http://hasopher.preachersfiles.com/
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Kirk Lowery | 1 Mar 12:52 2011

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Isaac Fried | 1 Mar 13:25 2011

Re: sorry

1. Meaning is not a point-wise, but rather an an extensive quality  
and therefore comparison of meanings needs to be done in the original  
Hebrew, not on its purported translation.
2. It is my firm opinion that "modern" Hebrew and "biblical" Hebrew  
are one and the same language. As long as we don't have a norm for  
"sameness" this discussion will be of no avail and of no end. Isn't  
English of the last decade the "same" language as of this decade even  
though it gained meanwhile some thousand new words? Or are they only  
"related"?

Isaac Fried, Boston University

On Mar 1, 2011, at 1:09 AM, K Randolph wrote:

> Isaac:
>
> On Sun, Feb 27, 2011 at 8:51 AM, Isaac Fried <if@...> wrote:
> 1. You are confusing the Hebrew etymology of the original with the  
> English etymology of its purported translation.
>
> Who said anything about the etymology of the English meanings?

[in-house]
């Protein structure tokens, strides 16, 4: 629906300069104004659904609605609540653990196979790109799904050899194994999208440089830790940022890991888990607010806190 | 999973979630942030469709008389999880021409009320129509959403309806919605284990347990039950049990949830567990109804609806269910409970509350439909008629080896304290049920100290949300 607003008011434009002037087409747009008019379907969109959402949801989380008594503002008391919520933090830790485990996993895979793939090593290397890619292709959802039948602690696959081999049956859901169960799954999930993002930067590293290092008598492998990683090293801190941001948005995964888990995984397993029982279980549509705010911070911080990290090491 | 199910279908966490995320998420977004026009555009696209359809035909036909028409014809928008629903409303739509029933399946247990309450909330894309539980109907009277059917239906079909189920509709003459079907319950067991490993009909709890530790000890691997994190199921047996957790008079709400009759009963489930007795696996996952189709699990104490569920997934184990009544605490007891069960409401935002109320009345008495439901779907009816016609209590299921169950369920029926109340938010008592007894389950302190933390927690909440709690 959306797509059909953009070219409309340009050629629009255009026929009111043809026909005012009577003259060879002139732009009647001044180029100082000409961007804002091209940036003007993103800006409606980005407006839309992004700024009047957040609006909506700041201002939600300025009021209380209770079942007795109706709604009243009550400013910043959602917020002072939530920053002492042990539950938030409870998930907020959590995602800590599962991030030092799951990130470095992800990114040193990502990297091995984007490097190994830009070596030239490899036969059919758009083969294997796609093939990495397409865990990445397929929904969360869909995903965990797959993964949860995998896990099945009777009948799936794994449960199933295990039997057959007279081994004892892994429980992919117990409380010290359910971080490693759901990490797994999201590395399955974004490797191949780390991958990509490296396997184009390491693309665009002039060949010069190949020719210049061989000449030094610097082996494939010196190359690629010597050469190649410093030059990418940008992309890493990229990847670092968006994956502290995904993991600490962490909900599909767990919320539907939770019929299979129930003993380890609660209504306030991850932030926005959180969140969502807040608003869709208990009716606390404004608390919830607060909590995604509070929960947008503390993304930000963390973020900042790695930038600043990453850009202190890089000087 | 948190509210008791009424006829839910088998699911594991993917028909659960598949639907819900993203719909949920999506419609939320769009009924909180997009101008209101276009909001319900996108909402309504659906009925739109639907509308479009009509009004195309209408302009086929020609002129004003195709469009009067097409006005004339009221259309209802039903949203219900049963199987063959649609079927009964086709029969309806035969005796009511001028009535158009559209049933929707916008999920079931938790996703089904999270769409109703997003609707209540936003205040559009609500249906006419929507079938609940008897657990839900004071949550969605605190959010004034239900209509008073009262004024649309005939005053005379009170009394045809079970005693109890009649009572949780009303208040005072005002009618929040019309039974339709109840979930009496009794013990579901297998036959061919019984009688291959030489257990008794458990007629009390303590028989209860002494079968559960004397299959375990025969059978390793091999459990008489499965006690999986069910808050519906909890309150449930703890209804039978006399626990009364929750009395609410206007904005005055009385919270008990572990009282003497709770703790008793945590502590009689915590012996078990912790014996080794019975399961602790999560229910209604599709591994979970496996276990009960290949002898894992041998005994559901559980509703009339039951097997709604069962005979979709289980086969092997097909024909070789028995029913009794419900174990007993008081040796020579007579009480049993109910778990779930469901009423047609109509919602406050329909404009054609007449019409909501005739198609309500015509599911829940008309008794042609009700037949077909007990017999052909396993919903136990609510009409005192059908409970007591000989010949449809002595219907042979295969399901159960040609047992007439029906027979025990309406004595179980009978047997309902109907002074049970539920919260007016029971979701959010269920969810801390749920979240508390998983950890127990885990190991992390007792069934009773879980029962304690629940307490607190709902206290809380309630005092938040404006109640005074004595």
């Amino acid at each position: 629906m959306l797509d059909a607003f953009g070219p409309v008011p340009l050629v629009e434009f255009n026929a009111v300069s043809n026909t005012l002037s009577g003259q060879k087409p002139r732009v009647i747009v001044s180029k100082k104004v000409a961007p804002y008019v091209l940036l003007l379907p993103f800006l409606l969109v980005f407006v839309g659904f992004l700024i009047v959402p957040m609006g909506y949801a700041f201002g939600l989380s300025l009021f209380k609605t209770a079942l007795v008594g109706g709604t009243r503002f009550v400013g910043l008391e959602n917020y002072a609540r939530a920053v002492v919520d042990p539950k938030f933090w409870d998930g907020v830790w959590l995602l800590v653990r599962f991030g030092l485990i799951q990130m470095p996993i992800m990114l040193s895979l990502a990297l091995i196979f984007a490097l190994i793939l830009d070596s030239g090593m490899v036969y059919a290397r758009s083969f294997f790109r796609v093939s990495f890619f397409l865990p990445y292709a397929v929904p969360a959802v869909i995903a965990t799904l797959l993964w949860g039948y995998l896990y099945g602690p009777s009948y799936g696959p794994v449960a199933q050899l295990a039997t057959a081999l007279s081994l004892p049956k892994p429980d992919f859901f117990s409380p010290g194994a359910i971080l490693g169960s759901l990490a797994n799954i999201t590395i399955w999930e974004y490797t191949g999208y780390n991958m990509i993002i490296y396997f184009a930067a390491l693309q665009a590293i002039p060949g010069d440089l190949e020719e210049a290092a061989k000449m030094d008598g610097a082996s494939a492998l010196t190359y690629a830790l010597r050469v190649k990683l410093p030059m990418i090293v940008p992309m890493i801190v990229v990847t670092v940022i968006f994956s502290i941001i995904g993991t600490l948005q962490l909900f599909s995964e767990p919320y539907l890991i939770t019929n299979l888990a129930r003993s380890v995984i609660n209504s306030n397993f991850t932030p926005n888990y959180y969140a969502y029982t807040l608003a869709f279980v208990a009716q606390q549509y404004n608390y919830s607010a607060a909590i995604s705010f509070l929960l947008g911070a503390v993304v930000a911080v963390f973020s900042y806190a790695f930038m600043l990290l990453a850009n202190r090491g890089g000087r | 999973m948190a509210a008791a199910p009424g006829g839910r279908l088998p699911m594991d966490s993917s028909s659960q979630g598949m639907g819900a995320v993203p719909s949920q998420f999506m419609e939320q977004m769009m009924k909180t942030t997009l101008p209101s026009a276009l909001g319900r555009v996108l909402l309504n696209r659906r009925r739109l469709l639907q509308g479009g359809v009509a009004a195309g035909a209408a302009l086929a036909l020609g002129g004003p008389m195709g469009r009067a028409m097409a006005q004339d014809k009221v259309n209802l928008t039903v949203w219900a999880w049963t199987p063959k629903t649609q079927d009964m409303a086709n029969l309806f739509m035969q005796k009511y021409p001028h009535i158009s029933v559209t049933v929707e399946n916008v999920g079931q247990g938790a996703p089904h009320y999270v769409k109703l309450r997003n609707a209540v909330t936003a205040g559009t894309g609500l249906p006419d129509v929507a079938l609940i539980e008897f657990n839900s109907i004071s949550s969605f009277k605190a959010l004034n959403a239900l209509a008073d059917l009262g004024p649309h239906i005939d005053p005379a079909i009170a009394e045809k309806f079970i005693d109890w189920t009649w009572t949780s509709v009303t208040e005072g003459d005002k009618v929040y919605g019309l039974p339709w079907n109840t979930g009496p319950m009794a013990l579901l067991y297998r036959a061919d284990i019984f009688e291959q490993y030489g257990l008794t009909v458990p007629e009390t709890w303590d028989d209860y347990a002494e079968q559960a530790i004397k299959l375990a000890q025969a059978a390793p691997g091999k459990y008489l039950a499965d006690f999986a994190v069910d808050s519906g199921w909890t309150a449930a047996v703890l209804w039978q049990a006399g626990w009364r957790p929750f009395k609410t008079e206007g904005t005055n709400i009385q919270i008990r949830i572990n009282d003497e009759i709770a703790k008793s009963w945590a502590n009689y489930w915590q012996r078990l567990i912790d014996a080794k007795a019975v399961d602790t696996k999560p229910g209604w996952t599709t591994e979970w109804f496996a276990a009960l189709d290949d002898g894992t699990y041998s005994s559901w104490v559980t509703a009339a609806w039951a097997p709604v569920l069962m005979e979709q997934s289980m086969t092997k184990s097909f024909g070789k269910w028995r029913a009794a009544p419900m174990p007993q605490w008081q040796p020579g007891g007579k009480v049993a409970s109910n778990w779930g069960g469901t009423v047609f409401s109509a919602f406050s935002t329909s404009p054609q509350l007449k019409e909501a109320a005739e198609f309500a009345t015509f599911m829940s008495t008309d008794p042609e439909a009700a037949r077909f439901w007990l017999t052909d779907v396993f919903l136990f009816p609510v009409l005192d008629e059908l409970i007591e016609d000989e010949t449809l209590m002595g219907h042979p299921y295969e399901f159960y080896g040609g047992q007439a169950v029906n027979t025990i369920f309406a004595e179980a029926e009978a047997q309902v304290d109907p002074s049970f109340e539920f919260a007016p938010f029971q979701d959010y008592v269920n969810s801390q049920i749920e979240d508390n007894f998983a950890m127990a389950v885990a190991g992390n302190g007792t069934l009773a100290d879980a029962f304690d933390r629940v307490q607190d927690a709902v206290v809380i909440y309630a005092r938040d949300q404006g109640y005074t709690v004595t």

>
> The Hebrew meaning of one word, as translated, is to pervert, and  
> the Hebrew meaning of another is to be stout, yet you claim they  
> are related. So what is the relationship? How do you get from one  
> meaning to the other?
>
> 2. "Modern" Hebrew and "biblical" Hebrew are one and the same  
> language.
>
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Nir cohen - Prof. Mat. | 1 Mar 17:46 2011
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Re: Hobah

jim,

i found your account of the name xwbh very interesting. but i also suspect
that wbh would hardly be used to denote U in semitic. 

meanwhile, near damaskus, a bit to the south-west, i localized a small 
town called der khabeyah. 

nir cohen

>>> De: JimStinehart@...
Assunto: Re: [b-hebrew] Hobah
Data: Thu, 24 Feb 2011 12:02:58 EST
Para: b-hebrew@...

>>> The Early and Middle Bronze Age name for the Damascus area was the Akkadian
word Apu or Apum,...
Isaac Fried | 1 Mar 18:15 2011

Re: sorry

1. It is not clear to me how you are "looking at the meanings in  
Biblical Hebrew".
2. I have never heard about "indicator of etymology".
3. It is not clear to me what "phases" are.
4. "not the same" is dependent on the norm for sameness.
5. Hebrew is not English.

Isaac Fried, Boston University

On Mar 1, 2011, at 11:30 AM, K Randolph wrote:

> Isaac:
>
> On Tue, Mar 1, 2011 at 4:25 AM, Isaac Fried <if@...> wrote:
> 1. Meaning is not a point-wise, but rather an an extensive quality  
> and therefore comparison of meanings needs to be done in the